Overwatch [official site] is like going for an evening of speed dating and realizing everyone you meet is marriage material. I’ll stare at the character select screen before each match, unable to decide which hero I want to play because I want to play them all. Do I play as Reaper and try to earn ‘Play of the Game’ with my deadly shotguns? Do I hang back as Widowmaker and snipe holes into people’s heads? These are the kinds of questions are only made hard because each one leads to its own kind of fun. But does all that diversity lead to a game as enduring as everything else in Blizzard’s great legacy? Here’s wot I think.
At the risk of spoiling an entire review, the answer to that last question is yes. Overwatch is fantastic. And while I enjoy the eclectic cast of characters, what I really love is that Overwatch feels smartly cognizant of the gaming landscape it so deftly navigates. It pulls the best from various competitive multiplayer games, but never feels like plagiarism. Instead, Overwatch displays the same kind of iteration that turned World of Warcraft into the big daddy of MMOs. I’m not saying that Overwatch will be the next World of Warcraft (despite starting out as such), just that Blizzard has done it again.
The heart of Overwatch is its roster of 21 characters. They are an endearing ensemble of heroes that I’m frankly amazed fit together so well. At this point, Blizzard might be the only company that can put a robot, a ninja, and a talking gorilla in the same universe and have it make sense. Sadly, beyond each character’s personality and the small amount of texture they add to the world around them, you’ll get very little story out of Overwatch. It reminds me of Dark Souls in the sense that there’s some dots to connect, but you’re always left wanting more. That’s probably a smart thing, as Overwatch gains little by being bogged down in a sticky story.
Instead, Overwatch is purely focused on mayhem and combat. Teams of six square off across 12 objective-based maps, trying to capture control points or escort payloads to their destination. A well-rounded team is crucial, and a helpful user interface will suggest what holes to fill as each player chooses during the preparation stage of each round. Hero switching is a core part of Overwatch, and each team is encouraged to change and adapt often to form new strategies or respond to threats. While I don’t think many players are switching as often as Blizzard intended, it’s a fantastic emphasis that gives Overwatch a sense of enduring flexibility.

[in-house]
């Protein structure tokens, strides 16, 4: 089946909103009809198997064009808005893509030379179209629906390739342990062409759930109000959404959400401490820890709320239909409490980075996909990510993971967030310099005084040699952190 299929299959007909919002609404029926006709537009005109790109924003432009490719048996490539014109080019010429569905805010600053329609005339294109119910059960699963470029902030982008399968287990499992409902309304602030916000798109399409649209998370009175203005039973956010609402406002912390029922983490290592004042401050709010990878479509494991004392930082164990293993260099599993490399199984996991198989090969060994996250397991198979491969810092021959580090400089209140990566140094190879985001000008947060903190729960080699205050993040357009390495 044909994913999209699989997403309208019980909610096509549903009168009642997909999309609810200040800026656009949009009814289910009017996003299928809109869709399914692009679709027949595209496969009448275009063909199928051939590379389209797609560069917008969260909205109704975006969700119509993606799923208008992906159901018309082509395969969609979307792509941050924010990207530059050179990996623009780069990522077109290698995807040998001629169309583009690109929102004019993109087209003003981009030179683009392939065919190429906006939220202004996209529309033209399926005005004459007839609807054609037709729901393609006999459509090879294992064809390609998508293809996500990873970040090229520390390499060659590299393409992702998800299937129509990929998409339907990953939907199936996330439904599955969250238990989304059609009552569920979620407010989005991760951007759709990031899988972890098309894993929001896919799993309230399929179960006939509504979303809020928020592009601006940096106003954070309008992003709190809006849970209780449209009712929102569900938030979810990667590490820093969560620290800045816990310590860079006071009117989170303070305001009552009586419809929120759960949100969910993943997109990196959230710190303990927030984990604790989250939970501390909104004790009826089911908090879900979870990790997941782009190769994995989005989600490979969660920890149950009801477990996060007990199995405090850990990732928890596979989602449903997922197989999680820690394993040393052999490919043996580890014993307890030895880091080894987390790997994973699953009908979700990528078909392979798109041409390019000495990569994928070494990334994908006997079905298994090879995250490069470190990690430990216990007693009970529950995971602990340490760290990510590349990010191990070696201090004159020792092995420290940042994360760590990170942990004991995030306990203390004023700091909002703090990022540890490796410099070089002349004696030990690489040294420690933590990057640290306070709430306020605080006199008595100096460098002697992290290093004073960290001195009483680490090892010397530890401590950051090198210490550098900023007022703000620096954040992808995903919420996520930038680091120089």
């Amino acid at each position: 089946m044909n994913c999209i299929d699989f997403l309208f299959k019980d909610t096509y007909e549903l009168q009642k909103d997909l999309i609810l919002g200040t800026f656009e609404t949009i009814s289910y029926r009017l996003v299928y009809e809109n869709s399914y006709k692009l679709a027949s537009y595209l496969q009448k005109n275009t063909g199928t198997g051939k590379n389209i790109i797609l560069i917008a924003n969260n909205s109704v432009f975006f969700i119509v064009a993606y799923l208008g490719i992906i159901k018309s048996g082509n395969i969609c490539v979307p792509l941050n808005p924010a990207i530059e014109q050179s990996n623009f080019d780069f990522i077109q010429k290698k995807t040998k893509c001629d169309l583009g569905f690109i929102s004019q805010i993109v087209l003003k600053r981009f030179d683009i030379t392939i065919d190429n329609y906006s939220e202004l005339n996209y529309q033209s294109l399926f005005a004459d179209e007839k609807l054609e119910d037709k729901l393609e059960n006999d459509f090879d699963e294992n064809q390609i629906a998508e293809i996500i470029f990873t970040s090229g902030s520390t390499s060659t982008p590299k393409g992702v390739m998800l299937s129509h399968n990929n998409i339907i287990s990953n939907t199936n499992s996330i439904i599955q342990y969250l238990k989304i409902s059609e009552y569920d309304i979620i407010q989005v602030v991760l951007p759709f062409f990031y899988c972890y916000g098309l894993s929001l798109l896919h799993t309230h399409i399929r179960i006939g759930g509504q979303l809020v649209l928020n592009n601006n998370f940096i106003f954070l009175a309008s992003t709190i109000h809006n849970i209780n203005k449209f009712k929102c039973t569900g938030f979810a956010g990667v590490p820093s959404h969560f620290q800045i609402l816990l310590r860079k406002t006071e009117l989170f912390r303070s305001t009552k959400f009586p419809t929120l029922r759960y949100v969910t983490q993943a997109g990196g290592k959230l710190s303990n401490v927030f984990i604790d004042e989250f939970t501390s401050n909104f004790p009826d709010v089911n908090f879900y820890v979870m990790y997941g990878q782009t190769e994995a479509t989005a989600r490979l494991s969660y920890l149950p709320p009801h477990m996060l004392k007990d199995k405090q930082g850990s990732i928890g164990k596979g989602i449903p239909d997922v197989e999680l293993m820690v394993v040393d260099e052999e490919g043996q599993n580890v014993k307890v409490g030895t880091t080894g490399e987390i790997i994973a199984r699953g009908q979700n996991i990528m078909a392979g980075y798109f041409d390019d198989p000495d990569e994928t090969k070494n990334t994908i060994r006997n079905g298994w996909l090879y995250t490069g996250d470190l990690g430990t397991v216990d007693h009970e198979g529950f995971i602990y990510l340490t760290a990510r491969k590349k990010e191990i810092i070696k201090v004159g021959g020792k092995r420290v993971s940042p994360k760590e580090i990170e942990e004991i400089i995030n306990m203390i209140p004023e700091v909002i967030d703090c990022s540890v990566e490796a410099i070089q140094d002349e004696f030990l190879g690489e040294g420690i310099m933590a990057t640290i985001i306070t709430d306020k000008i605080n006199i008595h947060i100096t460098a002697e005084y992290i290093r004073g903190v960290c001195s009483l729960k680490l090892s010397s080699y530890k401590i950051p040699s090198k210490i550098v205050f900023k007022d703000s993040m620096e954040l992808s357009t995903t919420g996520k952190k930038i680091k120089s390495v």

Heroes are divided into four roles. Tanks provide serious muscle on the field, pushing forward with their high health and powerful attacks. Offensive heroes complement that push, targeting weak links in the enemy’s team and moving aggressively to break them. Defensive heroes bring utility, either through crowd-control or shutting down enemy strategies. And finally, support heroes keep everyone alive and fighting—even if they’re rarely recognized for their contribution.
That might not sound complicated, but each hero brings their own unique abilities and playstyle to the fight, and the layers of nuance and synergy that exist between them is, at times, overwhelming. There’s the more obvious relationships like Reinhardt using his shield to cover a Bastion as it mows down enemies with a chaingun. But beyond those, there are thousands of little ways each hero can compliment another to form cohesive teams. As Mei, I love catching the enemy team in my freezing ultimate ability so that another hero can mop them up with theirs.
But for every play there is also a counter play, and choosing heroes that can shut down a powerful enemy is equally as important to team design. Mei might be deadly up close, but Pharah’s deadly rockets can smack her around from a distance without much trouble. Likewise, Pharah is vulnerable to Soldier 76’s machine gun, who himself is weak to Roadhog who is countered by Mei. At first, all of this seems too much to take in, but the more I spent with each hero the more I became aware of how they could work together. It becomes a puzzle to look at the enemy team’s composition and figure out where their weak link is without switching to a hero that creates one for your own.
It’s here that Overwatch’s simplicity becomes a real blessing because it encourages experimentation, and you won’t waste long hours just trying to acquaint yourself with a new pick. Most characters have two standard abilities in addition to their main weapon and ultimate ability. Pressing F1 displays a short description of each, and I found it easy to piece that information together into a basic strategy.